Today's Veterinary Practice

JUL-AUG 2014

Today's Veterinary Practice provides comprehensive information to keep every small animal practitioner up to date on companion animal medicine and surgery as well as practice building and management.

Issue link:

Contents of this Issue


Page 31 of 83 Today's Veterinary Practice July/August 2014 30 B ordetella bronchiseptica and canine influenza virus (CIV) are common causes of infectious tra- cheobronchitis and, occasionally, pneumonia. Combined, these and other pathogens cause the canine infectious respiratory disease complex (CIRDC), often referred to as kennel cough or infectious tracheobron- chitis. The multitude of bacterial and viral organisms associated with CIRDC are listed in Table 1. In general, morbidity for CIRDC is high with mortal- ity being low. Severe cases can result in life-threatening respiratory compromise due to pneumonia. DISEASE PROFILE Bordetella bronchiseptica B bronchiseptica, a primary respiratory pathogen, is a gram-negative, aerobic coccobacillus that is often impli- cated as a complicating factor in dogs with concurrent viral respiratory infections. 1 Virulence Factors. After B bronchiseptica colonizes the airways, it can evade the immune system by express- ing various virulence factors that lead to: 1,3 • Direct cellular injury of respiratory epithelium • Impaired immune recognition • Disrupted immune clearance. Perhaps one of the most unique and important effects of these virulence factors is the ability to paralyze the mucociliary apparatus—a key component of the respi- ratory tract's local defense mechanisms—and create acquired ciliary dysfunction. 1,3,4 The mucociliary apparatus moves inhaled debris and opportunistic pathogens away from the lower respiratory tract, decreasing the risk of colonization by these organ- isms and the potential for associated pneumonia. By paralyzing the cilia, B bronchiseptica not only improves its own virulence and chance for colonization, but also predisposes the patient to opportunistic infections of the lower respiratory tract. 1 Disease Spectrum. The spectrum of disease that results from infection with B bronchiseptica is wide, with some dogs manifesting mild disease characterized by nasal discharge and intermittent cough and others devel- oping severe pneumonia that can be life threatening. Canine Influenza Virus CIV (H3N8) is most closely related to equine influenza virus, which suggests that a direct transmission from horses to dogs occurred. 5 CIV was first detected in rac- ing greyhounds in Florida, and since has become more prevalent among pet dogs, especially those in kennels, shelters, and multidog households. 6 Prevalence. The prevalence of serum antibodies against CIV in dogs with no clinical signs of respiratory disease has been shown to be 0.5% to 3%, depending on the risk of the population being evaluated (Figure 1). 6 Diagnostic & therapeutic approach Dogs Infected with Bordetella bronchiseptica & Canine Influenza Virus (H3N8) Peer reVIeweD Table 1. bacterial & Viral Pathogens associated with CIRDC 1,2 BACTERIA • Bordetella bronchiseptica • Mycoplasmas (Mycoplasma cynos) • Streptococcus equi (subspecies zooepidemicus) CANINE VIRUSES • adenovirus 2 • Herpesvirus • bocavirus • Influenza virus • Coronavirus • Parainfluenza virus (pantropic strain) • Pneumovirus • Distemper virus • Reovirus • Hepacivirus • Respiratory coronavirus Laura a. nafe, DVM, Ms, Diplomate acViM (small animal internal Medicine) university of Wisconsin–Madison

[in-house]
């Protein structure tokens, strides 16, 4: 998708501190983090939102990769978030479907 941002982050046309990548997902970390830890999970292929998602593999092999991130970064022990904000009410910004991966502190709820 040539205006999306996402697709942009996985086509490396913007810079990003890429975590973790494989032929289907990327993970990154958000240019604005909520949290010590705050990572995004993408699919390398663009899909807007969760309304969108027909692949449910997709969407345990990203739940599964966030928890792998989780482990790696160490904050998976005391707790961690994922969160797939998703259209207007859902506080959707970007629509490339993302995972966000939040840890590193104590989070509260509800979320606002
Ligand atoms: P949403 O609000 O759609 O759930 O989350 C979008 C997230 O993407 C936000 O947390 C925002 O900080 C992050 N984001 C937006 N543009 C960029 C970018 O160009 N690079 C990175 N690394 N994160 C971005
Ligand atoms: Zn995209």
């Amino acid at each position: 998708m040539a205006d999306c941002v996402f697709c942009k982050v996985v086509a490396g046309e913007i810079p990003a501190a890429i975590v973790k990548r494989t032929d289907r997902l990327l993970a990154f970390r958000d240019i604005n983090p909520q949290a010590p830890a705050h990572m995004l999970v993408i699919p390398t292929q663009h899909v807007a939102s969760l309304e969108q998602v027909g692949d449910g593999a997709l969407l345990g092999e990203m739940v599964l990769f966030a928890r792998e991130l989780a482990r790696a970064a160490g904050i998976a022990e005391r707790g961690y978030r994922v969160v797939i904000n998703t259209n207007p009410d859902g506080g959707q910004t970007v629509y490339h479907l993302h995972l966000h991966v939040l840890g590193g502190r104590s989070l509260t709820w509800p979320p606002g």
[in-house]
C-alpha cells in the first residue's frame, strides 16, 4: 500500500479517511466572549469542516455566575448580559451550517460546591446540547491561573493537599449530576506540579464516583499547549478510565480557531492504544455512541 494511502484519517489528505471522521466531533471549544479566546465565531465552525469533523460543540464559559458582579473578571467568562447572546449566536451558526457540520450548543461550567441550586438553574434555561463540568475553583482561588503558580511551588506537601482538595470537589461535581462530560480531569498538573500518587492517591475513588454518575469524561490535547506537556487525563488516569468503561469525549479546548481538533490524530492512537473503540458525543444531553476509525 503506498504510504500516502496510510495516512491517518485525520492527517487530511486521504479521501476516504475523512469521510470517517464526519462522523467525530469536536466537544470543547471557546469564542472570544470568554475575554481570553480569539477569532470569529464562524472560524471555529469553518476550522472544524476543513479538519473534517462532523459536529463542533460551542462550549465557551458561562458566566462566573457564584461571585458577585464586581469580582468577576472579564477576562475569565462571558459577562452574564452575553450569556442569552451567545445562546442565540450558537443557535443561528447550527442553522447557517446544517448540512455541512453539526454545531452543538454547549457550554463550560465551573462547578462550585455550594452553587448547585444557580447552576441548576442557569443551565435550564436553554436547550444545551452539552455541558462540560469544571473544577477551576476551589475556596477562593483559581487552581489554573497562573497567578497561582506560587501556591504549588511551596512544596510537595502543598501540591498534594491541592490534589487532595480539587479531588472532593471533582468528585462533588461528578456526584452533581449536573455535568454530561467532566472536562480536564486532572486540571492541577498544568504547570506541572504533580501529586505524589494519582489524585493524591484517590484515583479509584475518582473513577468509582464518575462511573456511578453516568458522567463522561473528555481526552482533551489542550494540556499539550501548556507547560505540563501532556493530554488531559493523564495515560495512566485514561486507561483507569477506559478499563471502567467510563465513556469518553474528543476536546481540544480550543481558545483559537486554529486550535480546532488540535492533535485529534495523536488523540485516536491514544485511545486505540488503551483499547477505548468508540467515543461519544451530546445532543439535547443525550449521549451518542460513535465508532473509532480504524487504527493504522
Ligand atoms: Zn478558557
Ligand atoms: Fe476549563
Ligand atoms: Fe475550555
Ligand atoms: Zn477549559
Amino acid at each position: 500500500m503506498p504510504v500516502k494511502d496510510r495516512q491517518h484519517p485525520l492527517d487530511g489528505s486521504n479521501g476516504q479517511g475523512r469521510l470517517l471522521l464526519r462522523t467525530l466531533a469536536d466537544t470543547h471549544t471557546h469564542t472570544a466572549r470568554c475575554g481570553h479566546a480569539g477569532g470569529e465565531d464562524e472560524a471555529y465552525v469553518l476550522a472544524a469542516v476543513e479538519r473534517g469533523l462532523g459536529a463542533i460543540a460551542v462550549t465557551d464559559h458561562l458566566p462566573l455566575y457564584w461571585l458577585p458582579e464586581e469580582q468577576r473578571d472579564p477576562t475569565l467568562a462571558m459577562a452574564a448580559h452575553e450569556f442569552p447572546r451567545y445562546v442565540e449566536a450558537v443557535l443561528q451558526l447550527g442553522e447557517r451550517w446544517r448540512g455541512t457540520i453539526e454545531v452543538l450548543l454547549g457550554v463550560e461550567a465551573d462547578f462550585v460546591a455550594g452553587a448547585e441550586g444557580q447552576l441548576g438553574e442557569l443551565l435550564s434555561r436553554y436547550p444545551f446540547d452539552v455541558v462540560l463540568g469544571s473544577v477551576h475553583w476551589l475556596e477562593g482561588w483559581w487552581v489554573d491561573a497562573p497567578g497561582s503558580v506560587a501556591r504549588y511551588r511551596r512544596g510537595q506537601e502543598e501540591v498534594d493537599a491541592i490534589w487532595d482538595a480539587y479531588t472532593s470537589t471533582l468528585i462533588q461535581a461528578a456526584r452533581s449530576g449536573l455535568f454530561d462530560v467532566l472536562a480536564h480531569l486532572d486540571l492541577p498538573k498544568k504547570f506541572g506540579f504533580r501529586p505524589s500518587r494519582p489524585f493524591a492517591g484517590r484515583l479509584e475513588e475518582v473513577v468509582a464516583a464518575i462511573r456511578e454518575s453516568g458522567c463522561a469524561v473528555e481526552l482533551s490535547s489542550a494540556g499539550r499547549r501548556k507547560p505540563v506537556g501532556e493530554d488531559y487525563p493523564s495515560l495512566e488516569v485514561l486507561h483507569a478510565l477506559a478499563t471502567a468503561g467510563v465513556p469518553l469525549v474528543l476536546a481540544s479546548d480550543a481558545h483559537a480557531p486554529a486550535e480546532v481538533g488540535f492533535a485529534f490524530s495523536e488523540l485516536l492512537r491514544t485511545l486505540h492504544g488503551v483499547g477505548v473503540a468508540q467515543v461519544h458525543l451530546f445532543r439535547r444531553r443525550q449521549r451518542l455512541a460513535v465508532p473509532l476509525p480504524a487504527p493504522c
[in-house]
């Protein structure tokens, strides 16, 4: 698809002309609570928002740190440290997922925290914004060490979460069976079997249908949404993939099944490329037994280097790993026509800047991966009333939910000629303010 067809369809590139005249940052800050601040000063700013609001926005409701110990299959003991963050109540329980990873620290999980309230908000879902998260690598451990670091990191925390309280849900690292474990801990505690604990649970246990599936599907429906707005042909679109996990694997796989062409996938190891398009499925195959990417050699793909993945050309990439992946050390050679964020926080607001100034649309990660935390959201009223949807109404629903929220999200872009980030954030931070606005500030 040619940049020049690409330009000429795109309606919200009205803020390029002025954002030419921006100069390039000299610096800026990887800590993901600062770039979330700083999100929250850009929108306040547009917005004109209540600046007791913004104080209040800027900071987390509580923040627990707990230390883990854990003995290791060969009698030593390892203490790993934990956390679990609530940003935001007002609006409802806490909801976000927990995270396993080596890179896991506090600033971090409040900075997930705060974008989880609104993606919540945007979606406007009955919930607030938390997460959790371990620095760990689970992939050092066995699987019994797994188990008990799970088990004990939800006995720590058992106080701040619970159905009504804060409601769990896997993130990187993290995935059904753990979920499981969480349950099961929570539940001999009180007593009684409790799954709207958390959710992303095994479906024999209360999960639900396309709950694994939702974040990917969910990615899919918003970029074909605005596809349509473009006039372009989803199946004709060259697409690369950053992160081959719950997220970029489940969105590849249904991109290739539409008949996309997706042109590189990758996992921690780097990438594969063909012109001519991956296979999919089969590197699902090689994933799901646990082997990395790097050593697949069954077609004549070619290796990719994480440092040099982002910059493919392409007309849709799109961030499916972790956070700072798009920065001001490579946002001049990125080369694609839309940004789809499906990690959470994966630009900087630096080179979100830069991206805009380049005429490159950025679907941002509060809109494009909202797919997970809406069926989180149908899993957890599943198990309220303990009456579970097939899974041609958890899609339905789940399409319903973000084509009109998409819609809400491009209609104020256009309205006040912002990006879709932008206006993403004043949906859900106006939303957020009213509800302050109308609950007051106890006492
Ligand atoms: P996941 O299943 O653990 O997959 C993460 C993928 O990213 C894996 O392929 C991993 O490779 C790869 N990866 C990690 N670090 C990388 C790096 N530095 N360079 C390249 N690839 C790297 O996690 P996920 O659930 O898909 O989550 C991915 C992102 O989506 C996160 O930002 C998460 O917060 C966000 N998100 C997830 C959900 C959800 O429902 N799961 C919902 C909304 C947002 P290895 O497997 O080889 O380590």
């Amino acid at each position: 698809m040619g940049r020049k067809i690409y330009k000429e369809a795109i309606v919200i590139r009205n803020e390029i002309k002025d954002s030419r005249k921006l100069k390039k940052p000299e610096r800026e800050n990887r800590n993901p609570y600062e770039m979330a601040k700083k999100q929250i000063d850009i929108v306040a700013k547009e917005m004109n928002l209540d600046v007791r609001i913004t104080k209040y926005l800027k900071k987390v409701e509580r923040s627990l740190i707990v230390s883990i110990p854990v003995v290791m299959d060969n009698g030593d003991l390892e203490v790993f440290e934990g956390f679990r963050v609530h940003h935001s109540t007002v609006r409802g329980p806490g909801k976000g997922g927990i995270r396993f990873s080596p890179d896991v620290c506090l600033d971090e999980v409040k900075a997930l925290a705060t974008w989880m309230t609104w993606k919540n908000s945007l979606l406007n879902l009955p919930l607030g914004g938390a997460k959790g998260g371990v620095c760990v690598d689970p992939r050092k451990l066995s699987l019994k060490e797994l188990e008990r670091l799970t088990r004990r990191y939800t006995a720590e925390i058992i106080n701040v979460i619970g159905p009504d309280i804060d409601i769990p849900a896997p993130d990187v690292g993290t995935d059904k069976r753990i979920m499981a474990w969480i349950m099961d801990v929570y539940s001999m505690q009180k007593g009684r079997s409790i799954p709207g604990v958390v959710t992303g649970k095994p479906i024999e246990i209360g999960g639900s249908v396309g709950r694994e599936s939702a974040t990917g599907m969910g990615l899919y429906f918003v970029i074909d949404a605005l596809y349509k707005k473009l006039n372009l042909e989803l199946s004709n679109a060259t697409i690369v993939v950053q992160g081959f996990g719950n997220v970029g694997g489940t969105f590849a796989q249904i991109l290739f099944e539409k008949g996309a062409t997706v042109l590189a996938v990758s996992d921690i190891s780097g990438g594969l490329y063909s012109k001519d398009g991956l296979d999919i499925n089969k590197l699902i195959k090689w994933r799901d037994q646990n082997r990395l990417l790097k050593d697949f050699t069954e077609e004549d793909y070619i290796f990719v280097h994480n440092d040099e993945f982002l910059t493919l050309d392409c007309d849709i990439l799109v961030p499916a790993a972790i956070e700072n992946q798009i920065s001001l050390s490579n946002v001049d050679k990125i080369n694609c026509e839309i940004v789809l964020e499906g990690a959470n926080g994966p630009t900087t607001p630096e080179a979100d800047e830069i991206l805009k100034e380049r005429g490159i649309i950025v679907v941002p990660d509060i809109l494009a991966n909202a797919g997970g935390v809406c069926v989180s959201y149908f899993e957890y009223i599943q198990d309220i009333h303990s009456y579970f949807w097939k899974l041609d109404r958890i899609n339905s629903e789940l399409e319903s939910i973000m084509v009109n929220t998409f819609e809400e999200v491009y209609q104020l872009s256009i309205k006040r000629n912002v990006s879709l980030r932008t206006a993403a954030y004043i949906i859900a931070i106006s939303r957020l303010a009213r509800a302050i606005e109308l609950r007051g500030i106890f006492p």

Articles in this issue

Links on this page

Archives of this issue

view archives of Today's Veterinary Practice - JUL-AUG 2014